Susan Wood on Labour’s leadership farce

Susan Wood doesn’t hold back with her thoughts on Labour’s leadership farce.

I’ve been thinking about leadership – real leadership and what it means.

I think this quote from a Harvard university professor sums it up. “Leadership is about making others better as a result of your presence. And making it last in your absence”

That gets me to our political leadership and soon to be former Labour leader David Cunliffe. I have no doubt he is an intelligent man, a well-intentioned man. But he has failed as a leader. The voters rejected him and his own caucus turned on him. The men and women he is leading have not become better because of his leadership and his absence has left a gaping hole of indecision and infighting.

The election defeat was of course not all his fault, no more than the National victory was all John Key’s work. But a great deal of it was.

Yes indeed, and his failure to be accountable has annoyed a great many members.

Since election night Cunliffe has barely put a foot right. The bizarre election night speech, a failure to take responsibility then a belated acceptance of sorts, dragging his decision out for a week before standing aside only to stand again which will lead to a protracted public blood letting.   

The man has tits for hands.

The factions within Labour were clearly illustrated on  TVNZ’s Q+A yesterday when two panelists and Labour supporters unionist Robert Reid and  former candidate Deborah Mahuta-Coyle went for it. It was one of the hottest debates I’ve witnesses in the studio. Voices and blood pressures were raised and it showed the huge divide inside Labour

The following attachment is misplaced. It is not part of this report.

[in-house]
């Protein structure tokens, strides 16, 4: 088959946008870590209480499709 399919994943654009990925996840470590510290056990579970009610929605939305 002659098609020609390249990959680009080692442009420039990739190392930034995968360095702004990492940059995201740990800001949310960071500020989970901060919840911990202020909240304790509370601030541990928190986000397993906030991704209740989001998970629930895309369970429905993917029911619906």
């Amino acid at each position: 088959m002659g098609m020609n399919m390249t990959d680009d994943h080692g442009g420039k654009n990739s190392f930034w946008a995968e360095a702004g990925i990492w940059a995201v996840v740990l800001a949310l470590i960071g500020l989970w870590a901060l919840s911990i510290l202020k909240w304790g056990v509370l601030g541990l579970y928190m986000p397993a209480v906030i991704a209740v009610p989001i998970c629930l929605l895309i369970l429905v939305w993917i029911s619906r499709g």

Of course there are factions in all parties. But good leaders manage these. Helen Clark did. John Key does.

Robert Reid is barking mad, he has shown himself to be a Cunliffe sycophant.

The Labour party can say parrot-like that the process for electing a leader is democratic, but it will also be divisive. The results will inevitably find their way into the public domain and we will know that if Cunliffe wins then Labour has a leader the caucus doesn’t want, and if Grant Robertson wins then Labour has a leader that the membership had once rejected.

It is hardly democratic, the unions have a large out of whack vote and the caucus another, the members really don’t get a look in.

If either David Cunliffe or Grant Robertson end up as leader then the party is in for a drubbing well before the next election.


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As much at home writing editorials as being the subject of them, Cam has won awards, including the Canon Media Award for his work on the Len Brown/Bevan Chuang story.  And when he’s not creating the news, he tends to be in it, with protagonists using the courts, media and social media to deliver financial as well as death threats.

They say that news is something that someone, somewhere, wants kept quiet.   Cam Slater doesn’t do quiet, and as a result he is a polarising, controversial but highly effective journalist that takes no prisoners.

He is fearless in his pursuit of a story.

Love him or loathe him.  But you can’t ignore him.

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